Depression Counselling

"Counsellor Gill Tunstall says: “Sometimes talking to friends and family isn’t enough. They may try to help by pointing out all the things you have to be thankful for, but that will just make you feel worse. You need to talk about the difficult feelings you’re experiencing, and to have them acknowledged. There is a lot of pressure to be in a good mood, so we can get in the habit of hiding our sad feelings, but a good therapist can help you get back in touch with your feelings and identify things you might want to change.” Sunday Express, 20th April 2014.

Everybody sometimes feels sad or unconfident. Depression can develop when these feelings become persistent and intense to a debilitating degree. Do you find it difficult to relate to friends and family or to find any pleasure in life? Are you exhausted by the demands of ordinary life? You may be suffering from depression. Depression can vary in intensity from a mild and transient episode to a chronic and disabling condition.

The psychological symptoms of depression can include:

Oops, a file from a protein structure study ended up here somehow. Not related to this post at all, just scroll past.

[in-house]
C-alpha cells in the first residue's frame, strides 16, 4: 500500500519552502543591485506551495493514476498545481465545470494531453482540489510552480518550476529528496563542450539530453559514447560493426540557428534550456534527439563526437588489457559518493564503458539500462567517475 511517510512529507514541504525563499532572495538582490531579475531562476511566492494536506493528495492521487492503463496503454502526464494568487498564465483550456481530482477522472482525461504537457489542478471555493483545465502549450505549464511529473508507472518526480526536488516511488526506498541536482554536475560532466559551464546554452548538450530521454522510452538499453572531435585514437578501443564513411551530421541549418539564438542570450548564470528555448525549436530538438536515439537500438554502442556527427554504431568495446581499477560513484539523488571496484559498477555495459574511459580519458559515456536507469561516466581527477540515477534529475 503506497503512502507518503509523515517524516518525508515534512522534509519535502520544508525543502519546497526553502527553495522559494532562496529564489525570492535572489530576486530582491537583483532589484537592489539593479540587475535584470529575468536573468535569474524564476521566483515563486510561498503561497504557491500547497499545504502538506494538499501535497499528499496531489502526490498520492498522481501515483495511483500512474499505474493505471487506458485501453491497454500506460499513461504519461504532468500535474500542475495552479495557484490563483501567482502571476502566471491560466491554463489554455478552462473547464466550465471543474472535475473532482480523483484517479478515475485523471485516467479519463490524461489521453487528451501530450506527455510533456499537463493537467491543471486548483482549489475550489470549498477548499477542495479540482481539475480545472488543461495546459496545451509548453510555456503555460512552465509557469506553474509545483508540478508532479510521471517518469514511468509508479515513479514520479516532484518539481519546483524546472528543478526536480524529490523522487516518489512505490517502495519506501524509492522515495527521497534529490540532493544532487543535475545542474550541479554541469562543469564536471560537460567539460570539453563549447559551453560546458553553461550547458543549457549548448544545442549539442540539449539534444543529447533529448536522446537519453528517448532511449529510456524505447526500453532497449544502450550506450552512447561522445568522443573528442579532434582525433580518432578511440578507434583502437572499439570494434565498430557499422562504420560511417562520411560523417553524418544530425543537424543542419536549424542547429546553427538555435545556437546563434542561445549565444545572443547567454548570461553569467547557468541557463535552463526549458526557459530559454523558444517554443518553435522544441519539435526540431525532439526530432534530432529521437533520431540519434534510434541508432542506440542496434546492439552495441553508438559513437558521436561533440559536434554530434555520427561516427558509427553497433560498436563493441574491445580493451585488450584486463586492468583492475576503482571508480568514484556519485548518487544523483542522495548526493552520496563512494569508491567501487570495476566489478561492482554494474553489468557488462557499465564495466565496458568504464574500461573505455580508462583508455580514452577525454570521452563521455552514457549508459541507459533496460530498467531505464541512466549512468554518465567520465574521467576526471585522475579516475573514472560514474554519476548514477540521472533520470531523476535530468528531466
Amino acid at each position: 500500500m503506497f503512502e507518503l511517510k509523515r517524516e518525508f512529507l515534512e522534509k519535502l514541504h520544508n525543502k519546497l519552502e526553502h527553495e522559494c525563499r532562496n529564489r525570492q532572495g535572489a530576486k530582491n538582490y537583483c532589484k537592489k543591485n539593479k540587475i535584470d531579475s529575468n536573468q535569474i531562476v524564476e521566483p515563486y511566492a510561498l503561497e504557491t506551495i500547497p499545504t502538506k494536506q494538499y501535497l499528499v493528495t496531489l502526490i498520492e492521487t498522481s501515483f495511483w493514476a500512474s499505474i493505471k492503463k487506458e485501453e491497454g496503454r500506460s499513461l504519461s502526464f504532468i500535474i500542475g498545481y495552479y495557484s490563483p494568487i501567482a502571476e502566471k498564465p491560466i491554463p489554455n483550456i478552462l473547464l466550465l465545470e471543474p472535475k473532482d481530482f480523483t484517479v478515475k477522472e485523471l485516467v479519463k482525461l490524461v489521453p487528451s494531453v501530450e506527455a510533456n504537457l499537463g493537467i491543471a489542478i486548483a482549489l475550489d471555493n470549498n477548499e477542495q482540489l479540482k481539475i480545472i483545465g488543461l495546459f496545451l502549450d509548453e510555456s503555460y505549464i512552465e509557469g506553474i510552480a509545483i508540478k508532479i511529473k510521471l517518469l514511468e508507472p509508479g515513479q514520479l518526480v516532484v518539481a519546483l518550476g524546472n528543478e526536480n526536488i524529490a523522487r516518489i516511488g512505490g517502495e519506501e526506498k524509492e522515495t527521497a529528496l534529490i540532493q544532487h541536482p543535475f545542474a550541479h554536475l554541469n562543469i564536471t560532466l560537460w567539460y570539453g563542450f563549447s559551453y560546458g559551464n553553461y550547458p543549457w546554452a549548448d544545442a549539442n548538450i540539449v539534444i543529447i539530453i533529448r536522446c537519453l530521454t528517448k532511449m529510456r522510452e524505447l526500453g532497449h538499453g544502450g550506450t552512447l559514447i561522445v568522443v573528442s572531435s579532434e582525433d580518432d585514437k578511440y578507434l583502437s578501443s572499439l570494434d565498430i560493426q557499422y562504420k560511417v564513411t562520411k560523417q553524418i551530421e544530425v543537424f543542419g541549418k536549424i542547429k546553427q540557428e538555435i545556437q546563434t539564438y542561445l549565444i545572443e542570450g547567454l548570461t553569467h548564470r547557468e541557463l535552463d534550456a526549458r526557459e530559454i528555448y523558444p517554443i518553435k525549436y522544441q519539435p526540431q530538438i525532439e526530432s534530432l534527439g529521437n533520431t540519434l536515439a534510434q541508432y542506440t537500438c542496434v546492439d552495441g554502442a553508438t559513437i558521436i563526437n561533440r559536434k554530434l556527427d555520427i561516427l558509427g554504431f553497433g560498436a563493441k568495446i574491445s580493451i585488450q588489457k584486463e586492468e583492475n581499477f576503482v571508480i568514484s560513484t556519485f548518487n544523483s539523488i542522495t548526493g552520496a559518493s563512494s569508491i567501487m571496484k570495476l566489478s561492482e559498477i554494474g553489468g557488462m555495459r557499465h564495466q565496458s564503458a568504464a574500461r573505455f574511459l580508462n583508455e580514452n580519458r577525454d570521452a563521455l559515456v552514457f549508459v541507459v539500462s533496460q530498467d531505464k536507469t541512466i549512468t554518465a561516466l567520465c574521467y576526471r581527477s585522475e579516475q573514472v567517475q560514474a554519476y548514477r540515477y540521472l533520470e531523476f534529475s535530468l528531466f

• Continuous low mood or sadness
  • Feeling hopeless and helpless
  • Having low self-esteem 
  • Feeling tearful
  • Feeling guilt-ridden
  • Feeling irritable and intolerant of others 
  • Having no motivation or interest in things
  • Finding it difficult to make decisions
  • Not getting any enjoyment out of life
  • Having suicidal thoughts or thoughts of harming yourself
  • Feeling  anxious or worried 

The physical symptoms of depression can include:

  • Change in appetite or weight (usually decreased, but sometimes increased) 
  • Disturbed sleep (for example, finding it hard to fall asleep at night or waking up very early in the morning)

The social symptoms of depression can include:

  • Not doing well at work
  • Taking part in fewer social activities and avoiding contact with friends
  • Neglecting your hobbies and interests
  • Having difficulties in your home and family life
 Possible causes of depression can include:
  • A traumatic event – losing your job, separating from your partner, experiencing a physical attack, major illness such as cancer, bullying in the workplace 
  • A loss of some kind – bereavement, retirement, moving away from a familiar neighbourhood, the inability to conceive a child.

How can counselling help?

The counselling process can help you to identify the self-destructive trains of thought and patterns of behaviour which sustain depression. Once these have been identified they can be challenged. It can also help you to explore the roots of damaged self-belief in your own life experience.  Understanding this experience can be the first step to restoring the self-esteem which we all need to function effectively.